While the pursuit of market-friendly policies is desirable to ensure an increase in average living standards, the consequences of these policies for the distribution of income within an economy should be recognized and addressed, from the outset, through better policy design, and through redistribution when appropriate after policy implementation.
The dominant economic policy narrative
The notion that economists should worry more about growth than about its distribution has a long tradition, going back at least to economist Joseph Schumpeter in the 1940s, who noted that the benefits of growth could be expected to trickle down to even the poorest. Though academic debates rage to this day, by the 1990s policy-makers had converged on the broad policy ingredients they felt were needed to foster growth. This consensus — the so-called Washington consensus — was summarized by John Williamson and rested on (1) macro-economic discipline (particularly fiscal discipline); (2) structural reforms, particularly deregulation of markets and privatization; and (3) globalization — liberalization of trade and inward foreign direct investment. Though opening up to all manner of cross-border financial flows was not part of Williamson’s list, it became an important pursuit of policy-makers over the subsequent decades.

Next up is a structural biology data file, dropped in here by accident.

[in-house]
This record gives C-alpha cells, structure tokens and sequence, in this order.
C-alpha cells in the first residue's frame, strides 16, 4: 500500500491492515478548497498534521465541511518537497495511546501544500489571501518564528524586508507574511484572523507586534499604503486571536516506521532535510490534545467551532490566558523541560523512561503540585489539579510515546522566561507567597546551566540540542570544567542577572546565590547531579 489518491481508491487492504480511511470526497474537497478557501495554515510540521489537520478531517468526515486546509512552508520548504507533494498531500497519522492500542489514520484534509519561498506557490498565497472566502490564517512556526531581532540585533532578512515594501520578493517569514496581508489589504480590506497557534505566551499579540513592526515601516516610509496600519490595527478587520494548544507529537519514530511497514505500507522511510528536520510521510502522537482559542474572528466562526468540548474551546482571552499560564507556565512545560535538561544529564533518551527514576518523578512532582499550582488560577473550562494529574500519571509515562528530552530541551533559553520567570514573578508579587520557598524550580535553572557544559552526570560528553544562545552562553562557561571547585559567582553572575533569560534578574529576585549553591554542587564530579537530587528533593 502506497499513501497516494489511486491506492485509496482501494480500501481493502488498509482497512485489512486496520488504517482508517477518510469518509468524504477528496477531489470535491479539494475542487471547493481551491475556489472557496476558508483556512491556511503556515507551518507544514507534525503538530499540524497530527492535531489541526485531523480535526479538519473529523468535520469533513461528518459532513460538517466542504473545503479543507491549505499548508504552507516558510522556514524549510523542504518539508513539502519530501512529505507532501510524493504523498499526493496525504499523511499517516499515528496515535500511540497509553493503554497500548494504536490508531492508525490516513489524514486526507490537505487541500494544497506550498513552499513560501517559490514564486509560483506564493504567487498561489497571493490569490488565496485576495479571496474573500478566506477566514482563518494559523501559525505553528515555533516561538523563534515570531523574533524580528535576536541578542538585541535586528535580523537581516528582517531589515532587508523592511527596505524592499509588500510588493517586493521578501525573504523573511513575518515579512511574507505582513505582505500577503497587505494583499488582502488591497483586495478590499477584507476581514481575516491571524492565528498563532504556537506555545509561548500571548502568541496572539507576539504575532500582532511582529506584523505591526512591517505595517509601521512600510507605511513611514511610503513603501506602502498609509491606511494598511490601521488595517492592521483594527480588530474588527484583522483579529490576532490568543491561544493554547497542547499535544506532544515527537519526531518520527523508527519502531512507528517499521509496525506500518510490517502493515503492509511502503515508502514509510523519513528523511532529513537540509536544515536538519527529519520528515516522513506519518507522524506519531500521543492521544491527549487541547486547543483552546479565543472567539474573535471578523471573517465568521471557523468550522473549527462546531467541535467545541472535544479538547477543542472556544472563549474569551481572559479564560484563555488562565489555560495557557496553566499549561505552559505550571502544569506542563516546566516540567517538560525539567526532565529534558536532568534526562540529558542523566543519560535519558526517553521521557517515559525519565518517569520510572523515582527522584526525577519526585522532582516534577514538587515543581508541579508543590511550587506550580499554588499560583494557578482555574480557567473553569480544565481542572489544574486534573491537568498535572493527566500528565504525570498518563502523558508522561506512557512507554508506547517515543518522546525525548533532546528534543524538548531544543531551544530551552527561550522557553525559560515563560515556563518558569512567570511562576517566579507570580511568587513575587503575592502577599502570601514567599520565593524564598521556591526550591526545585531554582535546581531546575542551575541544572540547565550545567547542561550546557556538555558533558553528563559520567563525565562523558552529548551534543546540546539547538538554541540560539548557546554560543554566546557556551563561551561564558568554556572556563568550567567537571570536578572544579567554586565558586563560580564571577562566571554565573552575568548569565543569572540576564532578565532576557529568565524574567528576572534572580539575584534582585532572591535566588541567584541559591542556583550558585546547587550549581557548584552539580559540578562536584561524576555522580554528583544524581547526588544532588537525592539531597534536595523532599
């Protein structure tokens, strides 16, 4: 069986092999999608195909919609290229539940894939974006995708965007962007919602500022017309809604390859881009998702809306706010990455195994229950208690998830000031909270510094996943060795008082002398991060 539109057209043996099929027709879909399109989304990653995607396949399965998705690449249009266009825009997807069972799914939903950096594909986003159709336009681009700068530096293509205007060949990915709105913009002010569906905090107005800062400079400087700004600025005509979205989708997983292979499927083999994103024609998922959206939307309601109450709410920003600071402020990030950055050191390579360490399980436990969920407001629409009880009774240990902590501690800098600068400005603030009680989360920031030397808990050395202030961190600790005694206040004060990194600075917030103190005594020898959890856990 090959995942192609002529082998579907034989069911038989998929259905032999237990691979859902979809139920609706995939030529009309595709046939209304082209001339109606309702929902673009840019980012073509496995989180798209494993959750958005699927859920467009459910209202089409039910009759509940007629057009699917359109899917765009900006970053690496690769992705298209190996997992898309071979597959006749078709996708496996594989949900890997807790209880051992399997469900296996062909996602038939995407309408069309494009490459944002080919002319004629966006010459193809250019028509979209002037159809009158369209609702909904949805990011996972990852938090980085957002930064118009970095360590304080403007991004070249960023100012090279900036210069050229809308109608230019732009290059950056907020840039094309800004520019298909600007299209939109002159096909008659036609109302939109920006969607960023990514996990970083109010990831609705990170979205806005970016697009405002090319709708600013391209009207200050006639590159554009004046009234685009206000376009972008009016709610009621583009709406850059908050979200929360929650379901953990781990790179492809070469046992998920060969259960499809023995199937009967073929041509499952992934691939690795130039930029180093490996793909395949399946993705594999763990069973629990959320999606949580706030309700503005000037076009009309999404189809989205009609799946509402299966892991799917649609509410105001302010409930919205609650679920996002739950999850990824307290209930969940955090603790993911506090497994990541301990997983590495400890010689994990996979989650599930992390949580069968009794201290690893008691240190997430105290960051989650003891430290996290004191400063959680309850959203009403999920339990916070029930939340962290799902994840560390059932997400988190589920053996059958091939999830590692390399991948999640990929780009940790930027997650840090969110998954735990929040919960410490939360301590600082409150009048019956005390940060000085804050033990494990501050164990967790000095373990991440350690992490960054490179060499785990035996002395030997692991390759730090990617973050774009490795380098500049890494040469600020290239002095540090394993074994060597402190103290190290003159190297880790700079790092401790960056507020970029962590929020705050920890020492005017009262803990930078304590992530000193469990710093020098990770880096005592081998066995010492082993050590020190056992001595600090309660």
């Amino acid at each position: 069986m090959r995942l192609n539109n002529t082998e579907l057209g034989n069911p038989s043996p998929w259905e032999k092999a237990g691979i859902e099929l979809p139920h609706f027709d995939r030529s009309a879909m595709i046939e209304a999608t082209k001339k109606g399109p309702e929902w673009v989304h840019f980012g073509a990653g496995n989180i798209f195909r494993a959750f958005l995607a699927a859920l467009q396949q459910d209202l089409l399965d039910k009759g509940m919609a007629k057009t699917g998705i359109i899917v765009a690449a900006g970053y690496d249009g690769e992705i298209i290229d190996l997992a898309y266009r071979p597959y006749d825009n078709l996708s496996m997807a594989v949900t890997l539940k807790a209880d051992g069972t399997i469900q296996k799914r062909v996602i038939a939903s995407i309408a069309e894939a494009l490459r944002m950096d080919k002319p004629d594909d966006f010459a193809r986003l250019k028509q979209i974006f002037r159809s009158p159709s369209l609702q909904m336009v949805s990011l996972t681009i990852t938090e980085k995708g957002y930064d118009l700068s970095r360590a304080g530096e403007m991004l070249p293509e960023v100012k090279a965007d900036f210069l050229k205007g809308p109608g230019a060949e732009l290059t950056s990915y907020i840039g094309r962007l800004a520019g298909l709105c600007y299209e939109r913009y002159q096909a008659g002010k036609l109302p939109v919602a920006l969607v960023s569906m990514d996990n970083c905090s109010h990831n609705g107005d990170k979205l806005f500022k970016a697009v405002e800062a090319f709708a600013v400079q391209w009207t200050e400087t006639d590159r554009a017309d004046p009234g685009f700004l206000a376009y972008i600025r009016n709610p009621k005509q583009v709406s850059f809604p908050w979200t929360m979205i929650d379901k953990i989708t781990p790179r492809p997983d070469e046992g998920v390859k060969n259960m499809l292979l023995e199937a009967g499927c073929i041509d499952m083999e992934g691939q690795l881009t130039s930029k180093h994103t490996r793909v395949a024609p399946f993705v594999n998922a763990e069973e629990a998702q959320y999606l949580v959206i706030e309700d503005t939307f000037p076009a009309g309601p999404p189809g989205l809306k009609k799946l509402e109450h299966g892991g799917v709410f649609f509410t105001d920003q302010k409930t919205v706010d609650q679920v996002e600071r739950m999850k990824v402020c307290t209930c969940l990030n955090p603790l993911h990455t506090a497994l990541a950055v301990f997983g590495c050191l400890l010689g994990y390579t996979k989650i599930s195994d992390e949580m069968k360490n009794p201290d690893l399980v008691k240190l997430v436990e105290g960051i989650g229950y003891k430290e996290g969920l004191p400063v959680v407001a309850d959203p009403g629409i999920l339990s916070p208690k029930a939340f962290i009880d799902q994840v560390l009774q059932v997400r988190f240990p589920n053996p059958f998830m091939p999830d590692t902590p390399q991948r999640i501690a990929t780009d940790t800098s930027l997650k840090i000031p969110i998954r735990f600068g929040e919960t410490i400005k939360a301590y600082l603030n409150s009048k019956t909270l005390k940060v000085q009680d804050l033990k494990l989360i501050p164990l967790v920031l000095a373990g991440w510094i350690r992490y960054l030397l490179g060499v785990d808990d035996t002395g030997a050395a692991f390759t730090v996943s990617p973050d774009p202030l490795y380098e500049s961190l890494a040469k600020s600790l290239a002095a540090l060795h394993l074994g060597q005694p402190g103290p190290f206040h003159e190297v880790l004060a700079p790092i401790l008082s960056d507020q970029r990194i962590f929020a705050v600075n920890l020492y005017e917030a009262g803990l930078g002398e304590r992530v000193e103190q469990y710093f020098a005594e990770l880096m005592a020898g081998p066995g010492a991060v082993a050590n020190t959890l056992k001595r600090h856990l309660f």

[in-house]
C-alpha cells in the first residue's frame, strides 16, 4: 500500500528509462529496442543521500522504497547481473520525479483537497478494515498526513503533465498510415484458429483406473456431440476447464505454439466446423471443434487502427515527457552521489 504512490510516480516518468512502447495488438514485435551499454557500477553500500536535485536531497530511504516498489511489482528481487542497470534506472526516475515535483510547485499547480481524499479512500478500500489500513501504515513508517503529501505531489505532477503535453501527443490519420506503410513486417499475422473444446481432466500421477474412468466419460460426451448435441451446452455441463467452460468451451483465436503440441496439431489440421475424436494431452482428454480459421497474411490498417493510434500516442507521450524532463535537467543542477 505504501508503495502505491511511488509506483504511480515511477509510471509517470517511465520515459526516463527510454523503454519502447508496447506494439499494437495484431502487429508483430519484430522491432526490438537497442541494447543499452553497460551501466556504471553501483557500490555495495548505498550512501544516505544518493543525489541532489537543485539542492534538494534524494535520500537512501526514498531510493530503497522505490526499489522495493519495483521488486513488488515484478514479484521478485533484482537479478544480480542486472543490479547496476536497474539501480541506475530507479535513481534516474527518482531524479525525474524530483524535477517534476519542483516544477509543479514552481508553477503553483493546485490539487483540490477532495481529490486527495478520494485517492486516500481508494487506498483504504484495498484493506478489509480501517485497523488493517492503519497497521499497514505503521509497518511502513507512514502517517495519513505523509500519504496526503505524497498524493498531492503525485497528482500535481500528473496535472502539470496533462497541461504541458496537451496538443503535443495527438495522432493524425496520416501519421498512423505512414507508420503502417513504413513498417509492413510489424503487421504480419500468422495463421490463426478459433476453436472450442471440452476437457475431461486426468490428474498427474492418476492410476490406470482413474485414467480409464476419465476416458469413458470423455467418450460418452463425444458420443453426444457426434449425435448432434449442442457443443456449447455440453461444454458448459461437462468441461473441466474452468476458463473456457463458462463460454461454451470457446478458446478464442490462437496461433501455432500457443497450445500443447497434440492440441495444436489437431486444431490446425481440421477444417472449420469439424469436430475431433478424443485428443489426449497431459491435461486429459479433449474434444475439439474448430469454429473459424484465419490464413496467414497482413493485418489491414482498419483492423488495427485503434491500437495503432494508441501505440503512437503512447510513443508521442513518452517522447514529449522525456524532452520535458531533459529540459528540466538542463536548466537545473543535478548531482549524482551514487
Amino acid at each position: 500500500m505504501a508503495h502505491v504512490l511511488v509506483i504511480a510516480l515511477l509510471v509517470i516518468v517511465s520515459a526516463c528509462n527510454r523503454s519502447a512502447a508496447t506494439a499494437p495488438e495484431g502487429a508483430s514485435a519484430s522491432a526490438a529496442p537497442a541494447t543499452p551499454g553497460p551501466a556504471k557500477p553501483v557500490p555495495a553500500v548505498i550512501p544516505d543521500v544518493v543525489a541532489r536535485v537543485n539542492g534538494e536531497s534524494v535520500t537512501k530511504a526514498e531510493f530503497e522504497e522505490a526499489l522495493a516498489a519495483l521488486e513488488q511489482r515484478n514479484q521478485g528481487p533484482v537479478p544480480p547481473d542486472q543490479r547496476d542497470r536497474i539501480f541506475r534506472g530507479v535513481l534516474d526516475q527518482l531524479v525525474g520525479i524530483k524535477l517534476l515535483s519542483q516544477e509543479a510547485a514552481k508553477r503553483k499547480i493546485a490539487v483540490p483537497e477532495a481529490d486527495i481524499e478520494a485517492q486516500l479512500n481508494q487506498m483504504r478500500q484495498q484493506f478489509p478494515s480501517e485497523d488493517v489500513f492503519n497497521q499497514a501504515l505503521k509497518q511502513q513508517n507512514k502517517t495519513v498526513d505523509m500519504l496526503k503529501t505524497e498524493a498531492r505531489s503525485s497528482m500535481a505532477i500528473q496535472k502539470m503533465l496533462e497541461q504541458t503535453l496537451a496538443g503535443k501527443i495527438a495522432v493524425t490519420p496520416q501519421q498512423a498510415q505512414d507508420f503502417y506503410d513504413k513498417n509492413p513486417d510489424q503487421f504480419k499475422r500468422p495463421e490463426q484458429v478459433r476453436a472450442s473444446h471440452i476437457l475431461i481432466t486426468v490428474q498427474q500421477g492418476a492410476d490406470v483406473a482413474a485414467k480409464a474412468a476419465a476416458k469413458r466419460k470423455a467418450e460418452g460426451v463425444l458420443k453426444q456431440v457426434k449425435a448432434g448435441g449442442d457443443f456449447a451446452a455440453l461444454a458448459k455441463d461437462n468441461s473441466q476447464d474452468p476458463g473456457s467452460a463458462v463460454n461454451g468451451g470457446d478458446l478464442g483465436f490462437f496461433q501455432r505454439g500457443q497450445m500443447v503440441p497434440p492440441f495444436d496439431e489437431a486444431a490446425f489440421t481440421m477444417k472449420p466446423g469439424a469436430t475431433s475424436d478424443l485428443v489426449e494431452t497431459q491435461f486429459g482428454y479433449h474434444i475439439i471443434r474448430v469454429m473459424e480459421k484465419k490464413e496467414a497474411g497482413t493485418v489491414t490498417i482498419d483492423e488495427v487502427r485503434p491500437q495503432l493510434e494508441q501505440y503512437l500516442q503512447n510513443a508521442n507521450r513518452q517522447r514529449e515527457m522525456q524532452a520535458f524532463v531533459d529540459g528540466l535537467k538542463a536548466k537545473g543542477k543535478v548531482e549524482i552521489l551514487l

Along with the emphasis on growth, caution about worrying too much about distribution became embedded in academic and policy circles. As Robert Lucas famously noted: “Of the tendencies that are harmful to sound economics, the most seductive, and in my opinion the most poisonous, is to focus on questions of distribution.”
There are two reasons for this disregard of distribution. First, the assumption is that markets for the most part work well in giving people their just rewards for their work. Over-ruling the judgment of markets is thus unfair and unnecessary. Second, efforts to redistribute may themselves undercut growth. Even if inequality is considered undesirable for some reason, using taxes and transfers to lower it may be the wrong remedy.
A needed focus on macro-distributional linkages and inclusion